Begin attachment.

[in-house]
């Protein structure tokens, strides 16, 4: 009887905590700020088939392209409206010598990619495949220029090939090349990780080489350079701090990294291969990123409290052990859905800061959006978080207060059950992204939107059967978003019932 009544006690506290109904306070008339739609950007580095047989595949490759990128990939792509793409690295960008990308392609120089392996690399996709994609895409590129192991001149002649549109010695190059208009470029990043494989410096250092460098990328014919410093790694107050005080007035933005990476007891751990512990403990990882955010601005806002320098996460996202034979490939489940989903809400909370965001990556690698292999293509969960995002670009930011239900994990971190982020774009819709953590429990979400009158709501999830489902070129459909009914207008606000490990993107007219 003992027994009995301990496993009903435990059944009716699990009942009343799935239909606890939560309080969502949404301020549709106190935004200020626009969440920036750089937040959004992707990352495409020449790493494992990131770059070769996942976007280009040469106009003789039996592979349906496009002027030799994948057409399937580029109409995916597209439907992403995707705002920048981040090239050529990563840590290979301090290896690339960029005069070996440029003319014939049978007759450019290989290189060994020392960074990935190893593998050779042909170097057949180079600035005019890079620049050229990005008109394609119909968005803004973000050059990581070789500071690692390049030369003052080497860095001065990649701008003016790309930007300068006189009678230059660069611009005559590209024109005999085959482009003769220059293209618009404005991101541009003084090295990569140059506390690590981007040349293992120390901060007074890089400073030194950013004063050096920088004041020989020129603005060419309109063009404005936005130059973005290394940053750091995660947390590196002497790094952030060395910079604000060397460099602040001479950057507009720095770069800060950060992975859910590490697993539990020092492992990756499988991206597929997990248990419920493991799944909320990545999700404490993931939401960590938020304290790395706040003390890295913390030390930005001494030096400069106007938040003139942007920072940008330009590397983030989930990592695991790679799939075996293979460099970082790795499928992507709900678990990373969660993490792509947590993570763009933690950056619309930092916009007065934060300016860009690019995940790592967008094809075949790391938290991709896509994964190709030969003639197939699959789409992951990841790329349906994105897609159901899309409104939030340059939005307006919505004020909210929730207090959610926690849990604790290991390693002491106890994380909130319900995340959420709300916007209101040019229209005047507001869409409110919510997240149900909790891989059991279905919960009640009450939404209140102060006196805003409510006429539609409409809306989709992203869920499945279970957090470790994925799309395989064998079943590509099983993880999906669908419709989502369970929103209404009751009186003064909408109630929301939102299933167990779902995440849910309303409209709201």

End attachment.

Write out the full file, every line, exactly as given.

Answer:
[in-house]
């Protein structure tokens, strides 16, 4: 009887905590700020088939392209409206010598990619495949220029090939090349990780080489350079701090990294291969990123409290052990859905800061959006978080207060059950992204939107059967978003019932 009544006690506290109904306070008339739609950007580095047989595949490759990128990939792509793409690295960008990308392609120089392996690399996709994609895409590129192991001149002649549109010695190059208009470029990043494989410096250092460098990328014919410093790694107050005080007035933005990476007891751990512990403990990882955010601005806002320098996460996202034979490939489940989903809400909370965001990556690698292999293509969960995002670009930011239900994990971190982020774009819709953590429990979400009158709501999830489902070129459909009914207008606000490990993107007219 003992027994009995301990496993009903435990059944009716699990009942009343799935239909606890939560309080969502949404301020549709106190935004200020626009969440920036750089937040959004992707990352495409020449790493494992990131770059070769996942976007280009040469106009003789039996592979349906496009002027030799994948057409399937580029109409995916597209439907992403995707705002920048981040090239050529990563840590290979301090290896690339960029005069070996440029003319014939049978007759450019290989290189060994020392960074990935190893593998050779042909170097057949180079600035005019890079620049050229990005008109394609119909968005803004973000050059990581070789500071690692390049030369003052080497860095001065990649701008003016790309930007300068006189009678230059660069611009005559590209024109005999085959482009003769220059293209618009404005991101541009003084090295990569140059506390690590981007040349293992120390901060007074890089400073030194950013004063050096920088004041020989020129603005060419309109063009404005936005130059973005290394940053750091995660947390590196002497790094952030060395910079604000060397460099602040001479950057507009720095770069800060950060992975859910590490697993539990020092492992990756499988991206597929997990248990419920493991799944909320990545999700404490993931939401960590938020304290790395706040003390890295913390030390930005001494030096400069106007938040003139942007920072940008330009590397983030989930990592695991790679799939075996293979460099970082790795499928992507709900678990990373969660993490792509947590993570763009933690950056619309930092916009007065934060300016860009690019995940790592967008094809075949790391938290991709896509994964190709030969003639197939699959789409992951990841790329349906994105897609159901899309409104939030340059939005307006919505004020909210929730207090959610926690849990604790290991390693002491106890994380909130319900995340959420709300916007209101040019229209005047507001869409409110919510997240149900909790891989059991279905919960009640009450939404209140102060006196805003409510006429539609409409809306989709992203869920499945279970957090470790994925799309395989064998079943590509099983993880999906669908419709989502369970929103209404009751009186003064909408109630929301939102299933167990779902995440849910309303409209709201």